As one reads the Bible, the principles become evident from Genesis to Revelation. Our doctrine comes out of the new covenant, which is why it is called the New Testament (or covenant), and from the principles that result from the covenant of grace.  In the New Testament, we read about the principles that Jesus taught and modeled and then how the first-century Christians practiced these principles and literally changed the world.

I find it interesting that as I have read the scriptures through somewhere around fifteen times so far in my lifetime, the principles become obvious. I think age has something to do with it as well. I have seen how so many people have capitalized on practices to their own and others’ detriment. 

Principles are those concepts that articulate God and our relationship to him. They describe who we are in relationship to others. They describe the world and our relationship to it. It seems that people get in trouble when they don’t read the word in total enough to gain insight into the principles therein. It seems that people get into trouble when they focus on the practices rather than the principles. And it also seems people get into trouble when they search the scriptures for practices to justify something they want to do. Surely, they can find it somewhere in the Bible by twisting a verse.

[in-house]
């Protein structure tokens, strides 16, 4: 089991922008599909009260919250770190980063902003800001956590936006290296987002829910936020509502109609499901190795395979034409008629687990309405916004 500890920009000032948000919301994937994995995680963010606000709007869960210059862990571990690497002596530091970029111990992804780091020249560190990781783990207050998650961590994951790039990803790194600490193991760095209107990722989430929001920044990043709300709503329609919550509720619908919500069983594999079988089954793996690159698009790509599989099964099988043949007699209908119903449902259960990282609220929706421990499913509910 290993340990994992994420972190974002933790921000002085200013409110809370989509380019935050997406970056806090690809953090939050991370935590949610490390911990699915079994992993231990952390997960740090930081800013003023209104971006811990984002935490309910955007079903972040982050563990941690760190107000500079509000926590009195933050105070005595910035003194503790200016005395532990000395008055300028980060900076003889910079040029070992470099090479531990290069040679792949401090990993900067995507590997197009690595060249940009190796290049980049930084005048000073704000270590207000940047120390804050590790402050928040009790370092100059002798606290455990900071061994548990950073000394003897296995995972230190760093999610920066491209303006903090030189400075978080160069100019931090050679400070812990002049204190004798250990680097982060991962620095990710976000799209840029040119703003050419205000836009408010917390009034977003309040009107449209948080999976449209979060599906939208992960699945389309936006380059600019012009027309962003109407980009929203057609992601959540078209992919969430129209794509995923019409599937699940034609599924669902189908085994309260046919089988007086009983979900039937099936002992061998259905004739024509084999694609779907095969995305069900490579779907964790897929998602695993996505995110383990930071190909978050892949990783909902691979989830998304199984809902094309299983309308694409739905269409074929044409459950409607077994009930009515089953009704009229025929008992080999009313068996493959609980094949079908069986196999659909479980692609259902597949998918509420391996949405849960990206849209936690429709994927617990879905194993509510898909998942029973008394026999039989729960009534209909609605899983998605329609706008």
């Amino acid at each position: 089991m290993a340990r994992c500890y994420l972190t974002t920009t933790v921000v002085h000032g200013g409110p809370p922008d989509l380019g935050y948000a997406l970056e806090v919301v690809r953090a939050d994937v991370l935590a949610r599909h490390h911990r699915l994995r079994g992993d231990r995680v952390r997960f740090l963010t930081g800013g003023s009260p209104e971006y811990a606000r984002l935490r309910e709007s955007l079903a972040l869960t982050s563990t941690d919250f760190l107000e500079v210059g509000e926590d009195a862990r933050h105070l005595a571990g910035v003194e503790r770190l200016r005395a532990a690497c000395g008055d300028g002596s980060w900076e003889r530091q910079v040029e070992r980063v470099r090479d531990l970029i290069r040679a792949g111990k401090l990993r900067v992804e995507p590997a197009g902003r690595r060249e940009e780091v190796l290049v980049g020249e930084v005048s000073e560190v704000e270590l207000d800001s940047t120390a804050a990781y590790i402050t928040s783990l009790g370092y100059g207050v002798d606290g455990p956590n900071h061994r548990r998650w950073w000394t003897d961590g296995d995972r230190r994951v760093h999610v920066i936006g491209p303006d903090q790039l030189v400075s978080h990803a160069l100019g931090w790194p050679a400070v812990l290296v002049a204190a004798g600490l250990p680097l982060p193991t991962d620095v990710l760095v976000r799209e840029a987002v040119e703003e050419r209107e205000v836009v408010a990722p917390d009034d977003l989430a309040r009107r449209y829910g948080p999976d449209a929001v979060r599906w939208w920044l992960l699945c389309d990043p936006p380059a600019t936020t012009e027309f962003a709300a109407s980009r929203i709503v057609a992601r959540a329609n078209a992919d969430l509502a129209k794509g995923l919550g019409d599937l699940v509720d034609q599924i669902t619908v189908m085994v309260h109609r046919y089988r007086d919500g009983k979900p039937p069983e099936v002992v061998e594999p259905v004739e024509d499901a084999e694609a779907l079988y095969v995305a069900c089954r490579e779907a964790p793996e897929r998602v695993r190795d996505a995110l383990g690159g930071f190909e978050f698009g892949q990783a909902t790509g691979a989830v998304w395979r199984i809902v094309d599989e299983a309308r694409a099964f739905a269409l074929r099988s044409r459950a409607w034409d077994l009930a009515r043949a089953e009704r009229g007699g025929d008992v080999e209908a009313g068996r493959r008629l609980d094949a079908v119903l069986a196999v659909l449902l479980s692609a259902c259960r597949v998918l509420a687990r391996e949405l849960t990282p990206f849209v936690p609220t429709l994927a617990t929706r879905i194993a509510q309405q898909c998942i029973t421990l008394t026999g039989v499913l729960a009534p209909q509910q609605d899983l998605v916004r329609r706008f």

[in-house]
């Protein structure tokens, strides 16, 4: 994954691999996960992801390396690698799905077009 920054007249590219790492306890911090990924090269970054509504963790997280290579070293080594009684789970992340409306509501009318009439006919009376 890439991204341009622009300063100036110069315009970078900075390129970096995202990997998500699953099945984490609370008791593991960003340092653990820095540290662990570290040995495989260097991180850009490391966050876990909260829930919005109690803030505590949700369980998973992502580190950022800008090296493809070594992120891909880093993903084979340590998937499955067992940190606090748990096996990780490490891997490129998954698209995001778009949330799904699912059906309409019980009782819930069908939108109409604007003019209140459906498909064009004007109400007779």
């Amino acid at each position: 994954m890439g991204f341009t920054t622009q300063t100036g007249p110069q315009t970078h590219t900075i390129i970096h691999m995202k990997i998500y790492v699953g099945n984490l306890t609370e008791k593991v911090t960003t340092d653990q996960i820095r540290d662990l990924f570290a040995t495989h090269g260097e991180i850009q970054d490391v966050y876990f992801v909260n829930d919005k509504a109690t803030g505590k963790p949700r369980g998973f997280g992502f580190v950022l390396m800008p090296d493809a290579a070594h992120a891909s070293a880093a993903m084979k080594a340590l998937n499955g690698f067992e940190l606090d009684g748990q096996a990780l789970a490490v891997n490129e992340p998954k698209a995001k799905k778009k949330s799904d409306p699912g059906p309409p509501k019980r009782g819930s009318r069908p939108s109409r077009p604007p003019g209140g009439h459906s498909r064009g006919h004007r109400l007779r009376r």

I have always been drawn to Principle Living over Practice Living. This is because principles tend to work down deep in my soul.  Surely, practices eventually emerge which reflect these principles. But for me, it always starts with principles. The challenge with principles is that each of us may apply them differently. In other words, we both may agree on the principle, but the practice that emerges in each of our lives may look very different.  Therefore, denominations/churches in the past identified specific practices by which they could monitor behavior.  It was called sin management.